WAMU 88.5 : Art Beat

Filed Under:

Art Beat With Lauren Landau, June 14

Play associated audio

In Anything Goes, a loud-mouthed showgirl and a novice broker embark on a maritime journey to true love.
Photo by Joan Marcus
In Anything Goes, a loud-mouthed showgirl and a novice broker embark on a maritime journey to true love.

Jun. 14-Jul. 7: Anything Goes
The Kennedy Center presents Roundabout Theatre Company’s Anything Goes, a new Broadway revival of Cole Porter’s 1934 musical comedy. When lovers, liars and booze-swigging socialites set sail on a trans-atlantic cruise, they break out of their shells and into song. Featuring classic hits such as “I Get a Kick Out of You,” “It’s De-Lovely” and “You’re the Top,” this 2011 Tony Award-winner is on stage through July 7.

Jun. 15: Reel Water Film Festival
You can head to Bethesda Blues and Jazz Supper Club tomorrow for the second annual Reel Water Film Festival, a non-profit event that aims to educate people about local and global water issues. At 2 p.m., the festival will screen more than 50 short films on topics ranging from wild weather to the accessibility of clean water. Then at 7:15 p.m. you can see the event’s feature film, Chasing Ice, an award-winning documentary that shows the rapid disintegration of the world’s glaciers.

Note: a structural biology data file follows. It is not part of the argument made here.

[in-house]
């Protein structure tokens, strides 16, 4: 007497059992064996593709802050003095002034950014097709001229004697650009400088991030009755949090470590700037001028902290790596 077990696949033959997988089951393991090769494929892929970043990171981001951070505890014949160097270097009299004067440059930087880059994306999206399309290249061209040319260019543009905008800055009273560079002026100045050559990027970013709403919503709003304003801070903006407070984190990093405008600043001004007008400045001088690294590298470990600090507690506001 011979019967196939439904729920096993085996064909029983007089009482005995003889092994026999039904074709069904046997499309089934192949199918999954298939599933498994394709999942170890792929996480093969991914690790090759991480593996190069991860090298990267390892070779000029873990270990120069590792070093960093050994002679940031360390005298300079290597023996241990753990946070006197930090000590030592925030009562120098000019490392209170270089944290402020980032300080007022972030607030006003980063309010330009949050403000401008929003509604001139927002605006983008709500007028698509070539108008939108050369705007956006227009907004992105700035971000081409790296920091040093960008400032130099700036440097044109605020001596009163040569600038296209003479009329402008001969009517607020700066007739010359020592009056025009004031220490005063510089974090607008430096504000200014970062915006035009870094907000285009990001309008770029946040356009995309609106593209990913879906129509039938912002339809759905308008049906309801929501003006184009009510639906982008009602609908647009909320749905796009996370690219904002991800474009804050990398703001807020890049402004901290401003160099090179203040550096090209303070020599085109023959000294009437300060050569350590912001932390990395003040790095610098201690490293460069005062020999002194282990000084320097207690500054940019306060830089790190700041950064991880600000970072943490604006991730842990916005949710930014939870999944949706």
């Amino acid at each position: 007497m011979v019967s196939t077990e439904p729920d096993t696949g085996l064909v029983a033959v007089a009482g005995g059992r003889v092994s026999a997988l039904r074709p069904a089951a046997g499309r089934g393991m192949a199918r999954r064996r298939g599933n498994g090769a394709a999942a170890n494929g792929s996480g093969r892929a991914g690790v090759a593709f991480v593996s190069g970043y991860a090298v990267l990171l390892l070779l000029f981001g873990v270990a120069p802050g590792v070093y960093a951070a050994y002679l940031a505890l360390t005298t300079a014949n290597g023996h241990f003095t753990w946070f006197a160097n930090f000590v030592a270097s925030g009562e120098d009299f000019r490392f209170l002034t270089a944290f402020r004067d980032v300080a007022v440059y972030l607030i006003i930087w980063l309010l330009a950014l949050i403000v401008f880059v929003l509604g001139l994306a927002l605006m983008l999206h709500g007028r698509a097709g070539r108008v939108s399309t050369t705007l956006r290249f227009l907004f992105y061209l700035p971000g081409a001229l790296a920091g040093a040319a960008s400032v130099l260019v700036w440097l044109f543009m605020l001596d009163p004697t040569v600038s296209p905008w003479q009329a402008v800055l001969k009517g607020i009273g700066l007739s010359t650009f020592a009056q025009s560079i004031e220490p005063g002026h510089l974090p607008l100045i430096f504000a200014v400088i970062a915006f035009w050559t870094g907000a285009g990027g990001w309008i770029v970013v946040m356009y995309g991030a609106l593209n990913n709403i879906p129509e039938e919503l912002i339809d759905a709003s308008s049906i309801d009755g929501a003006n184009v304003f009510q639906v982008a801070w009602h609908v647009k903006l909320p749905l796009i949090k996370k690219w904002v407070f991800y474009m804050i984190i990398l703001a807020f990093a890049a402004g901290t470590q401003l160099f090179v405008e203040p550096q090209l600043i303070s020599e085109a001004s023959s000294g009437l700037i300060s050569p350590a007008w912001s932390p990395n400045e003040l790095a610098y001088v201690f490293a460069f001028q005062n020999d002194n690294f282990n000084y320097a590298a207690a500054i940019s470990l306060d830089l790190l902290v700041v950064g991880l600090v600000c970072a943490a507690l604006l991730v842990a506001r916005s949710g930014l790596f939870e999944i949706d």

Music: “Entr’ Acte” by Cole Porter

NPR

MTV's Rewinding The '90s With A New Channel

The '90s are back! Pokémon has taken over the world again. A Clinton is running for president. And now, MTV is reviving '90s favorites like Beavis and Butt-head on a new channel, MTV Classic.
NPR

Salvage Supperclub: A High-End Dinner In A Dumpster To Fight Food Waste

The ingredients — think wilted basil, bruised plums, garbanzo bean water — sound less than appetizing. Whipped together, they're a tasty meal that show how home cooks can use often-tossed foods.
WAMU 88.5

The Politics Hour – LIVE from Slim's Diner!

This special edition of the Politics Hour is coming to you live from Slim's Diner from Petworth in Northwest D.C.

NPR

Writing Data Onto Single Atoms, Scientists Store The Longest Text Yet

With atomic memory technology, little patterns of atoms can be arranged to represent English characters, fitting the content of more than a billion books onto the surface of a stamp.

Leave a Comment

Help keep the conversation civil. Please refer to our Terms of Use and Code of Conduct before posting your comments.